For just two and a half months in 1982, a brief but high-intensity war was waged in the South Atlantic over a strategically unimportant and very cold group of islands. Argentina had decided to act on its claim to the Falkland Islands with military force – a move that surprised the world and Britain, of which the Islands were a territorial dependency. Equally surprising was the speed at which Britain decided to act. Many thought the logistical and pragmatic attempt to stop the Argentines would be a bridge too far. But the government created no doubt as to what they intended to do.
The result was a short and very bloody conflict known as the Falklands War.
The Background to the Falklands War
Before the Falklands War, tensions over the ownership of the islands had been brewing for decades. Argentina had laid claim to the Falklands (Islas Malvinas) in the early 19th century after the collapse of the Spanish Empire, but Britain ignored the claim and resettled on the island in the 1830s, thereafter making it a Crown Colony of the British Empire. Nevertheless, the Argentine claim stood, and disagreements over ownership of the island continued into the 20th century.
In 1965, the United Nations called for the two countries to settle their dispute. While the British government considered transferring the islands to Argentine control, given that the islands were a considerable distance away and not pragmatic to maintain, the Falkland population was staunchly opposed to this and expressed their pride that they were British.
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Talks continued, but were inconclusive, with various proposals, including a leaseback scheme, rejected. In 1980, the UK Minister of State for Foreign Affairs, Nicholas Ridley, stated, “If we don’t do something, they will invade. And there is nothing we could do.”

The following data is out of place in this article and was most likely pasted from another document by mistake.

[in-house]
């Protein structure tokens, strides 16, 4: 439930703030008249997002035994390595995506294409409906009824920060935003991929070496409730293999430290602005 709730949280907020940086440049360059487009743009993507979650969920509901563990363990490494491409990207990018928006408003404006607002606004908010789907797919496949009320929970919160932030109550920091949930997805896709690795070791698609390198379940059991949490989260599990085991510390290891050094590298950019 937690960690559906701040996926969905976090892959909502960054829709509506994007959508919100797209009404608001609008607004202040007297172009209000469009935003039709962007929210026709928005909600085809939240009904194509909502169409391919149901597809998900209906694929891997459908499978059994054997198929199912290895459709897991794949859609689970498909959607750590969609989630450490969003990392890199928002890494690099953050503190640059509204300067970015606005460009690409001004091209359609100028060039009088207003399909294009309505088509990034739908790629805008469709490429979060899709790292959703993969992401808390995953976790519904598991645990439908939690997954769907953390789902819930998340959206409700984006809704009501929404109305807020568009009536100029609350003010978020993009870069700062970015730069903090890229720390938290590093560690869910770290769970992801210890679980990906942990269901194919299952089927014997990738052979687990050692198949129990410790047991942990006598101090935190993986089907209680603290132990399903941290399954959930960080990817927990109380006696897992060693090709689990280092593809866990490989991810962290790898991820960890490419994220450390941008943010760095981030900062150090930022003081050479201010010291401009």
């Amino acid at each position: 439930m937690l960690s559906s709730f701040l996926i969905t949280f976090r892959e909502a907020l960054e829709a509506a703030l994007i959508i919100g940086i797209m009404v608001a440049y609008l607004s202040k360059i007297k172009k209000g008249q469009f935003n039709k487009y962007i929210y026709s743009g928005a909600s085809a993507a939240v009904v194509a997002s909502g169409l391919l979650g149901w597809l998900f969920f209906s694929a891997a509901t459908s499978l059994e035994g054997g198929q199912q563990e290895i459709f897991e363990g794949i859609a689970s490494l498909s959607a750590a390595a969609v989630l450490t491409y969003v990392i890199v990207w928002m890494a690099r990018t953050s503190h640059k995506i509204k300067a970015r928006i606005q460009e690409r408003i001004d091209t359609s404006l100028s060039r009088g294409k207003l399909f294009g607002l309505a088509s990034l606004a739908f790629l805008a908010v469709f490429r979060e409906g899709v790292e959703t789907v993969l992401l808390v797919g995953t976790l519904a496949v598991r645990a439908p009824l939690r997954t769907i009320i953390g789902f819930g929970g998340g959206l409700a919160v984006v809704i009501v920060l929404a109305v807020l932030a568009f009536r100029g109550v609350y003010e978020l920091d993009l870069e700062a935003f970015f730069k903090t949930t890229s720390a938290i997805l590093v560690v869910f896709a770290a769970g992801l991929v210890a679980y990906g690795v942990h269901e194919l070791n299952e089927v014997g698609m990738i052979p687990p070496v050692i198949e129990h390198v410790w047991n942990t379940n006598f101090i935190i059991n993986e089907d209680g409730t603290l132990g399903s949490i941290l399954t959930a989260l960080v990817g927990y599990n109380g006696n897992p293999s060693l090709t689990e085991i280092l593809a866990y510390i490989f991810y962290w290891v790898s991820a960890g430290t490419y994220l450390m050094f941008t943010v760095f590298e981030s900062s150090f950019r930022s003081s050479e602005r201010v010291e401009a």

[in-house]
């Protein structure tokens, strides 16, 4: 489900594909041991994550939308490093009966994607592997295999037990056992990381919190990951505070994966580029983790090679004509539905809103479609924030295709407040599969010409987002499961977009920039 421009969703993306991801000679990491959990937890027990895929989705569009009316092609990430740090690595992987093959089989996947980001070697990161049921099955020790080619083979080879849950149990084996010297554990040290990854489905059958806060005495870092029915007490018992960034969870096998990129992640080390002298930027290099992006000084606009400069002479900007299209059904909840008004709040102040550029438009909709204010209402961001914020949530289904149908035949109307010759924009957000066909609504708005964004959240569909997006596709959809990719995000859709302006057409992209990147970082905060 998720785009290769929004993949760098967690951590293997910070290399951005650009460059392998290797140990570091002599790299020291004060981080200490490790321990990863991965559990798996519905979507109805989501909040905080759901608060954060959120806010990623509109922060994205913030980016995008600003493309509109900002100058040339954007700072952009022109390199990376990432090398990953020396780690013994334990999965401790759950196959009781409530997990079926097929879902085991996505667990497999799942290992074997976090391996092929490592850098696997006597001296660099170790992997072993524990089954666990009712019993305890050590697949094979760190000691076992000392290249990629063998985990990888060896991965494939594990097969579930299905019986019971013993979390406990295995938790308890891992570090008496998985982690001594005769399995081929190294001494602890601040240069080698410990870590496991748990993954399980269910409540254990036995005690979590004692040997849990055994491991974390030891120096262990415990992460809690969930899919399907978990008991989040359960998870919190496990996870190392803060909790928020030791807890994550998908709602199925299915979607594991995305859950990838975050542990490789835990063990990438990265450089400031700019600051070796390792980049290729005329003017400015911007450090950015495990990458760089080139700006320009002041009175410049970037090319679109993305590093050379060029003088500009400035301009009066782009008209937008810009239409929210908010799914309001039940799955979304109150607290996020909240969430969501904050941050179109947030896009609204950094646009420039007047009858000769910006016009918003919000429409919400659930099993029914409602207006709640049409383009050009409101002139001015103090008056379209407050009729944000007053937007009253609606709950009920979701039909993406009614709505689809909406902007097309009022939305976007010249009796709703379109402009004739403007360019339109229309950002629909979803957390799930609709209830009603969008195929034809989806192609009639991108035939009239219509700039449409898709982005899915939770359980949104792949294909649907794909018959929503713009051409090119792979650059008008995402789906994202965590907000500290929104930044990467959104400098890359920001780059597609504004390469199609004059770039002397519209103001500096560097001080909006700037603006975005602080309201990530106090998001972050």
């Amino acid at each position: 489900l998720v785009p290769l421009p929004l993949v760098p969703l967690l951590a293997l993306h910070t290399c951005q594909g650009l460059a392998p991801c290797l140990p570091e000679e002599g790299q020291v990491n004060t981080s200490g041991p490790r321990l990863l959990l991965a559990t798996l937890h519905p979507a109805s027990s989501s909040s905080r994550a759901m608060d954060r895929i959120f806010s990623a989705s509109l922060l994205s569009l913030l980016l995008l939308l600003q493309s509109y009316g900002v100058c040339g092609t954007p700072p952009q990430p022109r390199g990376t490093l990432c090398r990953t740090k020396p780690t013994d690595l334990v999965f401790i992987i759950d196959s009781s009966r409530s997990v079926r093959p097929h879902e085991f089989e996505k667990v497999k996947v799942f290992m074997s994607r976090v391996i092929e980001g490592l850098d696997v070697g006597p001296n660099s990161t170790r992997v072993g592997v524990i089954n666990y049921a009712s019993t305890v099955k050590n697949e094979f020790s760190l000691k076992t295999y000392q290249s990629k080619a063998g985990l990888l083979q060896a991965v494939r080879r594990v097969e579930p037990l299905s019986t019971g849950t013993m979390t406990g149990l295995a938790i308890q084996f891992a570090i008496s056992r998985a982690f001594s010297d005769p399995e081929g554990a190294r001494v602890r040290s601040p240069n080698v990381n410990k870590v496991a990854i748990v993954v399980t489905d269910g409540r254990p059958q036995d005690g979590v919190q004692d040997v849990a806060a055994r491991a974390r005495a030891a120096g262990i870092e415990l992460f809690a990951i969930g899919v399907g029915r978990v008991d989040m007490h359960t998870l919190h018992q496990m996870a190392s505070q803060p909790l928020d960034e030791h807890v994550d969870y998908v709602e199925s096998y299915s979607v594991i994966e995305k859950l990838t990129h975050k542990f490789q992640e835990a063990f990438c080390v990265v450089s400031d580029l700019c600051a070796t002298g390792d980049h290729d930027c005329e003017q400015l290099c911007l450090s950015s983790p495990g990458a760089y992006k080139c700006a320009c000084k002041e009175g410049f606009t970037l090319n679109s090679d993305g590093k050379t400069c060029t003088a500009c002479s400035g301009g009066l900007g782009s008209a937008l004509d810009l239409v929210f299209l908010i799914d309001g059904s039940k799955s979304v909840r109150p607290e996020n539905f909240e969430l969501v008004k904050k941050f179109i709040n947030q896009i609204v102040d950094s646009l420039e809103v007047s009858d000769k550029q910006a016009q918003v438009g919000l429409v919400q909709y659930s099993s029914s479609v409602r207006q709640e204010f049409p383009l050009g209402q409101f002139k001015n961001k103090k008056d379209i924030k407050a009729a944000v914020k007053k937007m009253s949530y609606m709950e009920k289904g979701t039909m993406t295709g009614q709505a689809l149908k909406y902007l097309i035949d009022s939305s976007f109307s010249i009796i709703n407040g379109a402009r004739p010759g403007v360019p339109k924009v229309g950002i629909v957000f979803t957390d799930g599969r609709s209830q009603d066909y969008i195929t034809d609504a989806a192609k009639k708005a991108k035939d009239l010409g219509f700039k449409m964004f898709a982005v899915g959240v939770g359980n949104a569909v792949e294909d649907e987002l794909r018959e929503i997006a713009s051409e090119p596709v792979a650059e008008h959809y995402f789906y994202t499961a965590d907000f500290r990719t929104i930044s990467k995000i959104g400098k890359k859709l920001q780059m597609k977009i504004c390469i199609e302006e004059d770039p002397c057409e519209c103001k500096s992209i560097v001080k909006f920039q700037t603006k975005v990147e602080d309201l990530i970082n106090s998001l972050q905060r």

The Invasion Begins
On April 2, 1982, the Falklands War began as the Argentines invaded on the orders of president Leopoldo Galtieri. The small garrison of British troops was quickly overwhelmed and surrendered. Back in Britain, there had been an expectation that an invasion might occur. Naval assets had already been diverted the day before.
On April 6, a war cabinet was set up under the direction of Prime Minister Margaret Thatcher, which consulted every day for the remainder of the war. The UN gave Britain the mandate to retake the islands by force, and the British prepared to take on the Argentines. When it became clear to the Argentines that the British would respond with military force, they increased the garrison of the islands to 13,000 troops.
The Argentines had also taken South Georgia island, a considerable distance southeast of the Falklands. This was the first target for liberation for the British.
The Start of the British Counteroffensive
In late April, 240 men from the Royal Marines, the Special Air Service, and the Special Boat Service were tasked with recapturing South Georgia Island. While a small naval battle ensued as several British frigates engaged an Argentine submarine, the land attack was a success, and the 190 Argentines guarding the island surrendered without a fight.